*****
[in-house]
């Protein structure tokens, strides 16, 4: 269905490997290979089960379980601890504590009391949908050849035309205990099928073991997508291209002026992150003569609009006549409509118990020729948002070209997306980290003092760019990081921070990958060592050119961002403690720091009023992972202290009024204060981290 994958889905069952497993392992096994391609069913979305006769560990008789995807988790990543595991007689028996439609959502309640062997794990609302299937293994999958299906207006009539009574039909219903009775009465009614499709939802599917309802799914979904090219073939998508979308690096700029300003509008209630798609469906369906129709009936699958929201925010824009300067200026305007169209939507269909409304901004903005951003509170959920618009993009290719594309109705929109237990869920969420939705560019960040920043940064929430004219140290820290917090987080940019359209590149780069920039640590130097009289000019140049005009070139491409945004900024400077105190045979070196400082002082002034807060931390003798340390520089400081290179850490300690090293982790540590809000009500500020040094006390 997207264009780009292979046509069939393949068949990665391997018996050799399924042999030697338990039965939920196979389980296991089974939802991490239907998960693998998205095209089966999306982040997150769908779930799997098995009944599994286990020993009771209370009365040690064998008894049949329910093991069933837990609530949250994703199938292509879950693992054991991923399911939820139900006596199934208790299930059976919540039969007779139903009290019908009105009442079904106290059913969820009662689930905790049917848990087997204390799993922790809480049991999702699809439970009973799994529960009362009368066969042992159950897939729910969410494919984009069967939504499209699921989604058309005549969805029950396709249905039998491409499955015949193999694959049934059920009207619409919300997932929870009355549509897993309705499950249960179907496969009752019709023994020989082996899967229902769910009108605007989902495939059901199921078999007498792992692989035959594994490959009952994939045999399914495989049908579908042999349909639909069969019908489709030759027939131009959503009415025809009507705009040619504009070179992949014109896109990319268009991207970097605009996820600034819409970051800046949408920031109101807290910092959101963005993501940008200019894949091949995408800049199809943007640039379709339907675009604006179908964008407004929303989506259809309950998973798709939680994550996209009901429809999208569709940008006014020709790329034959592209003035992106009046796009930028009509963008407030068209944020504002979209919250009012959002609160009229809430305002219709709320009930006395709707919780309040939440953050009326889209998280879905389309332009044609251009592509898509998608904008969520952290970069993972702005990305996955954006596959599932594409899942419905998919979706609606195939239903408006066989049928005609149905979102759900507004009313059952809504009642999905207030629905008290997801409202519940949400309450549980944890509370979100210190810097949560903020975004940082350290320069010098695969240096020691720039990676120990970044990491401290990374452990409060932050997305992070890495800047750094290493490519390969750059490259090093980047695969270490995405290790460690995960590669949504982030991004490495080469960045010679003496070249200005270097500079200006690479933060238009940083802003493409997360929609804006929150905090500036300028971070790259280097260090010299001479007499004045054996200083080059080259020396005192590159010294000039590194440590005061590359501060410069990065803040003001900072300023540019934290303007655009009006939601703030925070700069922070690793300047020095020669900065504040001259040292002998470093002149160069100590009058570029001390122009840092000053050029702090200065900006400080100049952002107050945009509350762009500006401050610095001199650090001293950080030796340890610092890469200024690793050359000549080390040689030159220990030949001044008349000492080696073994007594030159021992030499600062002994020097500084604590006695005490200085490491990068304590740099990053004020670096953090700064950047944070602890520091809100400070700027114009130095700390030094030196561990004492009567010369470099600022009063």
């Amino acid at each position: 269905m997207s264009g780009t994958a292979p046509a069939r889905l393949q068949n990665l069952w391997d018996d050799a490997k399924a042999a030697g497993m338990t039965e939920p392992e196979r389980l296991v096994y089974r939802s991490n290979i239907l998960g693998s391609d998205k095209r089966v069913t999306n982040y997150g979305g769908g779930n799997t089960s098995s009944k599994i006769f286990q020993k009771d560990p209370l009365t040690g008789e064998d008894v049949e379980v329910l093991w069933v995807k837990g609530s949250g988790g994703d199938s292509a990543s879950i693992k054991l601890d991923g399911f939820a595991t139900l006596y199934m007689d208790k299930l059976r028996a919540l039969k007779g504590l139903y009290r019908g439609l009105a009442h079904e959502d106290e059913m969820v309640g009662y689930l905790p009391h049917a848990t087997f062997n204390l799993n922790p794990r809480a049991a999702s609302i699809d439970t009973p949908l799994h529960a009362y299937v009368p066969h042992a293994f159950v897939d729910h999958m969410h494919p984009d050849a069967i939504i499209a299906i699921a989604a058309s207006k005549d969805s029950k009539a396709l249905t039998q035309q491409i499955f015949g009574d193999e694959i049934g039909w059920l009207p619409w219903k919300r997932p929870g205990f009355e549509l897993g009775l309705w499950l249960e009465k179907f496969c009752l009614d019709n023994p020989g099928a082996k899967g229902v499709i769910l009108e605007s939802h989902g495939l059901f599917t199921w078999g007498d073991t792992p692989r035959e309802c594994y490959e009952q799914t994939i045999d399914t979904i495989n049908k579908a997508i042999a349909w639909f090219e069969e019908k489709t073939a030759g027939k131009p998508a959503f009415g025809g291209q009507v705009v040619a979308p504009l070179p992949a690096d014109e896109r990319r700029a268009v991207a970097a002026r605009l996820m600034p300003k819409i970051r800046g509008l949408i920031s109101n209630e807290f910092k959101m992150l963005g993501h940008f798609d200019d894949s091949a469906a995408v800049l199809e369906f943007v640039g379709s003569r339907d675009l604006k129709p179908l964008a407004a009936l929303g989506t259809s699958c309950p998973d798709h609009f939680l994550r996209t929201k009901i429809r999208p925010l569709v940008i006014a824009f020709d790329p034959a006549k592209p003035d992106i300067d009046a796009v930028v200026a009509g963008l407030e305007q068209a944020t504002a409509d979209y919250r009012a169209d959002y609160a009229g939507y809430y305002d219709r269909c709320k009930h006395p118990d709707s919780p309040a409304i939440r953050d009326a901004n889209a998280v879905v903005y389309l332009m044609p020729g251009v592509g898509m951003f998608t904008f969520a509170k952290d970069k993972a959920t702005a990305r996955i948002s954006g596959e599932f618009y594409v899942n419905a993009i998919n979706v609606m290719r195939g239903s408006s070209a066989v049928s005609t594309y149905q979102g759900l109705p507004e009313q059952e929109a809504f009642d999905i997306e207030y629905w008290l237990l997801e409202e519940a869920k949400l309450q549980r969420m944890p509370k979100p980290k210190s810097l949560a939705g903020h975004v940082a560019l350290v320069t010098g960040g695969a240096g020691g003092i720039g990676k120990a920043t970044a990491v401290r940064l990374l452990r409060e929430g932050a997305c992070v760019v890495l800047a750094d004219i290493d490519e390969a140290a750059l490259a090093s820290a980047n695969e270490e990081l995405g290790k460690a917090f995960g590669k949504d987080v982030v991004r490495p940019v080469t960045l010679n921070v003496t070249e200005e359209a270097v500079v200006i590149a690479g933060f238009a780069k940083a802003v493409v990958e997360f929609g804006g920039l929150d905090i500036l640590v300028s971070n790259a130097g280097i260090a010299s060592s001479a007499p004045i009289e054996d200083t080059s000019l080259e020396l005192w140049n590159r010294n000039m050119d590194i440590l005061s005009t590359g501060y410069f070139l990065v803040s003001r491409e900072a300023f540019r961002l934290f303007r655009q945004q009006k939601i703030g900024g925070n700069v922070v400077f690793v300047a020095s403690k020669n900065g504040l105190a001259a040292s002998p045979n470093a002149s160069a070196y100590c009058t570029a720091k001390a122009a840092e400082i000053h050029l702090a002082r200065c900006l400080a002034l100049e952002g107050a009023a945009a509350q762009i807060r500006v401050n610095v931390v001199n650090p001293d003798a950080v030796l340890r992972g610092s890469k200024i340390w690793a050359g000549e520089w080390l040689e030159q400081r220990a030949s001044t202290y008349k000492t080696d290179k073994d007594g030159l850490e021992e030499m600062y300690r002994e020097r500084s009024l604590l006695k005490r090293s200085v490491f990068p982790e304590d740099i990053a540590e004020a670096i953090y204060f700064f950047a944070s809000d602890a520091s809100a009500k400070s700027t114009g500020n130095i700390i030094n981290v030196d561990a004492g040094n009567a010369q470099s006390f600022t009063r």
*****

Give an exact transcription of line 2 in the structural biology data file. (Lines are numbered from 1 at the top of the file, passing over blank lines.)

């Protein structure tokens, strides 16, 4: 269905490997290979089960379980601890504590009391949908050849035309205990099928073991997508291209002026992150003569609009006549409509118990020729948002070209997306980290003092760019990081921070990958060592050119961002403690720091009023992972202290009024204060981290 994958889905069952497993392992096994391609069913979305006769560990008789995807988790990543595991007689028996439609959502309640062997794990609302299937293994999958299906207006009539009574039909219903009775009465009614499709939802599917309802799914979904090219073939998508979308690096700029300003509008209630798609469906369906129709009936699958929201925010824009300067200026305007169209939507269909409304901004903005951003509170959920618009993009290719594309109705929109237990869920969420939705560019960040920043940064929430004219140290820290917090987080940019359209590149780069920039640590130097009289000019140049005009070139491409945004900024400077105190045979070196400082002082002034807060931390003798340390520089400081290179850490300690090293982790540590809000009500500020040094006390 997207264009780009292979046509069939393949068949990665391997018996050799399924042999030697338990039965939920196979389980296991089974939802991490239907998960693998998205095209089966999306982040997150769908779930799997098995009944599994286990020993009771209370009365040690064998008894049949329910093991069933837990609530949250994703199938292509879950693992054991991923399911939820139900006596199934208790299930059976919540039969007779139903009290019908009105009442079904106290059913969820009662689930905790049917848990087997204390799993922790809480049991999702699809439970009973799994529960009362009368066969042992159950897939729910969410494919984009069967939504499209699921989604058309005549969805029950396709249905039998491409499955015949193999694959049934059920009207619409919300997932929870009355549509897993309705499950249960179907496969009752019709023994020989082996899967229902769910009108605007989902495939059901199921078999007498792992692989035959594994490959009952994939045999399914495989049908579908042999349909639909069969019908489709030759027939131009959503009415025809009507705009040619504009070179992949014109896109990319268009991207970097605009996820600034819409970051800046949408920031109101807290910092959101963005993501940008200019894949091949995408800049199809943007640039379709339907675009604006179908964008407004929303989506259809309950998973798709939680994550996209009901429809999208569709940008006014020709790329034959592209003035992106009046796009930028009509963008407030068209944020504002979209919250009012959002609160009229809430305002219709709320009930006395709707919780309040939440953050009326889209998280879905389309332009044609251009592509898509998608904008969520952290970069993972702005990305996955954006596959599932594409899942419905998919979706609606195939239903408006066989049928005609149905979102759900507004009313059952809504009642999905207030629905008290997801409202519940949400309450549980944890509370979100210190810097949560903020975004940082350290320069010098695969240096020691720039990676120990970044990491401290990374452990409060932050997305992070890495800047750094290493490519390969750059490259090093980047695969270490995405290790460690995960590669949504982030991004490495080469960045010679003496070249200005270097500079200006690479933060238009940083802003493409997360929609804006929150905090500036300028971070790259280097260090010299001479007499004045054996200083080059080259020396005192590159010294000039590194440590005061590359501060410069990065803040003001900072300023540019934290303007655009009006939601703030925070700069922070690793300047020095020669900065504040001259040292002998470093002149160069100590009058570029001390122009840092000053050029702090200065900006400080100049952002107050945009509350762009500006401050610095001199650090001293950080030796340890610092890469200024690793050359000549080390040689030159220990030949001044008349000492080696073994007594030159021992030499600062002994020097500084604590006695005490200085490491990068304590740099990053004020670096953090700064950047944070602890520091809100400070700027114009130095700390030094030196561990004492009567010369470099600022009063």